I wrote earlier this week about my love for the tsarist national anthem and if you like that anthem, you’ll probably like this piece. Gounod basically built the entire thing on the melody of the national anthem. If you listen to a recording of the anthem, then this piece, you can clearly hear the melody right from the start. Here’s a bit about it.

  • Gounod wrote this fantasy in 1885. No one is certain how or why he chose the national anthem of the Russian Empire as his theme, but I’m certainly glad he did. Maybe he was a Russophile and we just don’t know that…
  • The piece premiered on November 16, 1885. Lucie Palicot, to whom it was dedicated, played it, accompanied by Gounod himself on the piano.
  • The orchestral version premiered in February 1886. The brass instruments and the piano have the theme most of the time.

Seriously, everyone, this is almost as great as Tchaikovsky’s Slavonic March.

Enjoy!

Or click here to see on YouTube.

Wednesday Music: Arensky’s ‘Variations on a Theme by Tchaikovsky’

You guys, it’s been ages since I put up a Wednesday Music post! I kept forgetting, even though I’ve had this piece on my mind for a little while now. It’s composer Anton Arensky’s Variations on a Theme by Tchaikovsky, Op. 35a. Here’s a bit about it.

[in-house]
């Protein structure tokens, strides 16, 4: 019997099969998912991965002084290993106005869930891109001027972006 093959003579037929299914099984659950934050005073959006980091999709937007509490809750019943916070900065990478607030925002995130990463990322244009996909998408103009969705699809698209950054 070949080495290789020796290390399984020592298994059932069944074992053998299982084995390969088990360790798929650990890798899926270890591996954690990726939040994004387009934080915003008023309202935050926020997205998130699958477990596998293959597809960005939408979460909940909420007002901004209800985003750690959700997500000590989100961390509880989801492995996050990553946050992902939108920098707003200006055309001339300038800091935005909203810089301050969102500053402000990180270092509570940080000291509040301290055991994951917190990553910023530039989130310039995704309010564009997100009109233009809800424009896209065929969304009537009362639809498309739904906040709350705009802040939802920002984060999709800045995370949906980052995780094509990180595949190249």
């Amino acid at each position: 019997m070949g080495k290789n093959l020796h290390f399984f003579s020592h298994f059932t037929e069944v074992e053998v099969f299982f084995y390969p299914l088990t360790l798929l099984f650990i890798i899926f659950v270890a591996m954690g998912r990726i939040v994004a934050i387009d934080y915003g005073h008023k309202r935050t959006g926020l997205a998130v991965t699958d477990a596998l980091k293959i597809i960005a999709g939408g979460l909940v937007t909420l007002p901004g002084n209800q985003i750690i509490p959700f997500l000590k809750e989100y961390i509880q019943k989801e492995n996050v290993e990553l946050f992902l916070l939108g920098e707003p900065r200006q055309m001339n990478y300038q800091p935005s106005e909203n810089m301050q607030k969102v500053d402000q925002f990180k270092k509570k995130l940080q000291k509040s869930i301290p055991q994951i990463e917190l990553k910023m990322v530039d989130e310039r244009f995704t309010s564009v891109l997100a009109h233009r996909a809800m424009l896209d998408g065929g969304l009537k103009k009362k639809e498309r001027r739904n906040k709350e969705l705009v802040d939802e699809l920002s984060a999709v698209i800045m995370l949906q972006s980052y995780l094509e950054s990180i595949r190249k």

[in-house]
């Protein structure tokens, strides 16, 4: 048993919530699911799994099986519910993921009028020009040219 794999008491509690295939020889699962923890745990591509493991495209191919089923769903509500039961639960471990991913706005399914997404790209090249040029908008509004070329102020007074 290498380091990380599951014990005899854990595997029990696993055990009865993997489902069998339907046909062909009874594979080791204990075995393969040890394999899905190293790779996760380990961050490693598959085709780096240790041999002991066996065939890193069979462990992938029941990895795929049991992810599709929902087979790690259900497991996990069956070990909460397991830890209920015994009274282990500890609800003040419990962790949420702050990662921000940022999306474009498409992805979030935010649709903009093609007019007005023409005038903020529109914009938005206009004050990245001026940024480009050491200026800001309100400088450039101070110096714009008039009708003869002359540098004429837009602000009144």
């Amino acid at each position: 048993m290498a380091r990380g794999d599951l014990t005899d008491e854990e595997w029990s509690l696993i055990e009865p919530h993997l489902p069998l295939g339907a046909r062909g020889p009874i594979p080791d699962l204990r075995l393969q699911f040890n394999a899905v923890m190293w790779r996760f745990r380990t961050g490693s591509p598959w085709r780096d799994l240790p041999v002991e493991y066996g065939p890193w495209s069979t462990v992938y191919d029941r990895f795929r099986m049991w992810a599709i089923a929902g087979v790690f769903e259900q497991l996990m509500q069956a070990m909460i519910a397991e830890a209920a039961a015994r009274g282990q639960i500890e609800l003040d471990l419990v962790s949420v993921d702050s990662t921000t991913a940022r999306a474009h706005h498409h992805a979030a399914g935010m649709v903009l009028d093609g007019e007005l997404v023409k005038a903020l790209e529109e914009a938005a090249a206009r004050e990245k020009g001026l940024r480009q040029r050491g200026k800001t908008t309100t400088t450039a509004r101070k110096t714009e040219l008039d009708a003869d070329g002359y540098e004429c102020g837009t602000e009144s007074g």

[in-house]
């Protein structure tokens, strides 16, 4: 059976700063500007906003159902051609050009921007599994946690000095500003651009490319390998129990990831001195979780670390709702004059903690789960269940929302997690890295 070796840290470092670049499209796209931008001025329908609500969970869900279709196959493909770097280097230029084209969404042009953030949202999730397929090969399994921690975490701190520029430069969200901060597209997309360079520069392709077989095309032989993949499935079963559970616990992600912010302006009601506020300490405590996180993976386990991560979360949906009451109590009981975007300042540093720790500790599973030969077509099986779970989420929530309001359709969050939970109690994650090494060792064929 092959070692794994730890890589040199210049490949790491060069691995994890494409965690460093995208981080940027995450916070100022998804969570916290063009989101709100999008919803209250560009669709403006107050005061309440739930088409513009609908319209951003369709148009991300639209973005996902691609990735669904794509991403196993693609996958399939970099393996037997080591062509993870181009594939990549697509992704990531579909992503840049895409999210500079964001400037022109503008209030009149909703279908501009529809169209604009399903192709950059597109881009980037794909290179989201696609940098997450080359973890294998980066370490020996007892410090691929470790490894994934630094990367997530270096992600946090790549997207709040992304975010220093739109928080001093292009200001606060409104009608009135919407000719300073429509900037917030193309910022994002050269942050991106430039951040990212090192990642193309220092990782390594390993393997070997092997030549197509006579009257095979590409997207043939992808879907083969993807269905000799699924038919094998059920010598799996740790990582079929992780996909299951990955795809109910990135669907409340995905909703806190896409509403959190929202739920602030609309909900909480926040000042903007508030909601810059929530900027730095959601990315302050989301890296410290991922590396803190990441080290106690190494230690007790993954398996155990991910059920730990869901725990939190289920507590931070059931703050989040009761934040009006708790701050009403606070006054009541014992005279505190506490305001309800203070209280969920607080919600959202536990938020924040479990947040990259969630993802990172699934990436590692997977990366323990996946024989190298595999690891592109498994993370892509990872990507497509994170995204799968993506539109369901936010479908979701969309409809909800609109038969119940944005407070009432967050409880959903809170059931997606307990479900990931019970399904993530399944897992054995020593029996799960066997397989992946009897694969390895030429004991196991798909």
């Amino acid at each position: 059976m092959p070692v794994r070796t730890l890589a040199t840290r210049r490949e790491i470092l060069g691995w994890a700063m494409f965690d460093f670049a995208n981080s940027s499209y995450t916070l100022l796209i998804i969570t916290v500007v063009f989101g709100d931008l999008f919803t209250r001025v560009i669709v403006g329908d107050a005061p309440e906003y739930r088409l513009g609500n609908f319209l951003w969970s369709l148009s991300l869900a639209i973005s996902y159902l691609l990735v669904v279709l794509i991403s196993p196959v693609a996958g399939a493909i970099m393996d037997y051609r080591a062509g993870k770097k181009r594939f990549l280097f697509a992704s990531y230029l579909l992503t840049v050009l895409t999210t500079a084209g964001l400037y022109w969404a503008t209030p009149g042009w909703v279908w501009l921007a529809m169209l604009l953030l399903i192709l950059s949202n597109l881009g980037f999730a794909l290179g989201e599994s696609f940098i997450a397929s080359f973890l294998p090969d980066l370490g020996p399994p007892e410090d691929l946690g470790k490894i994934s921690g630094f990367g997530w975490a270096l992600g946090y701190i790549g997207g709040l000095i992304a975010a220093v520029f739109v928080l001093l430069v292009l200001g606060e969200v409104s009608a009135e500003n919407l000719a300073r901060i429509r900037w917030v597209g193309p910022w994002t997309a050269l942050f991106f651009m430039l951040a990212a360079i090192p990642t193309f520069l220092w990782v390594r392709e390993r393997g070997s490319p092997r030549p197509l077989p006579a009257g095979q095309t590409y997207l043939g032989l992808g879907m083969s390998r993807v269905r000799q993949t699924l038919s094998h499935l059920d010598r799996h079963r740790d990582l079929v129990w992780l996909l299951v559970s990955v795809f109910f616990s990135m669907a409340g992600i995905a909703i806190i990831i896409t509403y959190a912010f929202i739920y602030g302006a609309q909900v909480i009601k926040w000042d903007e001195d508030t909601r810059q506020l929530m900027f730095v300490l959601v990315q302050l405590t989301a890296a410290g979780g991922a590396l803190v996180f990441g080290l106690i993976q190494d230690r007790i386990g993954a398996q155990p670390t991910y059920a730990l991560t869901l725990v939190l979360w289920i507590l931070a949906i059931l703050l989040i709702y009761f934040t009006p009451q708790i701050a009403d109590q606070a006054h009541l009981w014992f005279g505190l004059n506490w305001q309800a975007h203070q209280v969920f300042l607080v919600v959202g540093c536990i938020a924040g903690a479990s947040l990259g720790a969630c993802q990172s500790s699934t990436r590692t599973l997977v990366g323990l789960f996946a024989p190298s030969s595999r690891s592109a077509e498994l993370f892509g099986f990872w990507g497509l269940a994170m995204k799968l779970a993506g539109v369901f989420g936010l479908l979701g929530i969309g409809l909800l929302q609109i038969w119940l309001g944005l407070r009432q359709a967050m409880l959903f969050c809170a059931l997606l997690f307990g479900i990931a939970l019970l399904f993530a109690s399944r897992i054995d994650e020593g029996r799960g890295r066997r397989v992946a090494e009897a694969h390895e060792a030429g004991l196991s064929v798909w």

• Arensky, a composer I’ve never heard of, wrote this piece to Tchaikovsky in 1894, the year after Tchaikovsky died.
  • It’s based on a theme Tchaikovsky wrote in a piece called “Legend: Christ in His Garden,” which is part of Sixteen Children’s Songs.
  • The theme from Arensky’s piece was actually the slow movement of a string quartet he wrote. When the quartet was performed, everyone loved the slow movement so much that Arensky arranged it as a separate piece for string orchestra, which is what you’ll hear if you play the video below.

Enjoy!

Or click here to see on YouTube.

Wednesday Music: Mussorgsky’s ‘Night on Bald Mountain’

I know, it’s been a while since I posted Wednesday Music… but it is back, dear readers. Today’s piece is kind of frightening, which is appropriate for the month of October (even though the theme is technically summer-related, oddly enough). It’s scary to listen to—and to play. I played an arrangement of this back in my youth orchestra days. We played it in the summer, I think, so I guess someone was familiar with the inspiration for it. Anyway, here’s a bit about the piece.

  • Russian composer Modest Mussorgsky wrote this piece on June 23, 1867 on the theme of a Witches’ Sabbath occurring on St. John’s Eve, which (probably not coincidentally) is on June 23 in the Julian calendar. The holiday relates to the Summer Solstice.
  • However, other composers, especially Mussorgsky’s mentor Balakirev, didn’t like the piece and refused to perform it. In fact, the piece was never performed during Mussorgsky’s lifetime.
  • It’s only because of another Russian composer, Nikolai Rimsky-Korsakov, that this piece wasn’t completely consigned to oblivion. He copied some of it into his own work and eventually Mussorgsky was finally given credit and his version was performed.

Enjoy… if you dare to listen…

Or click here to see on YouTube.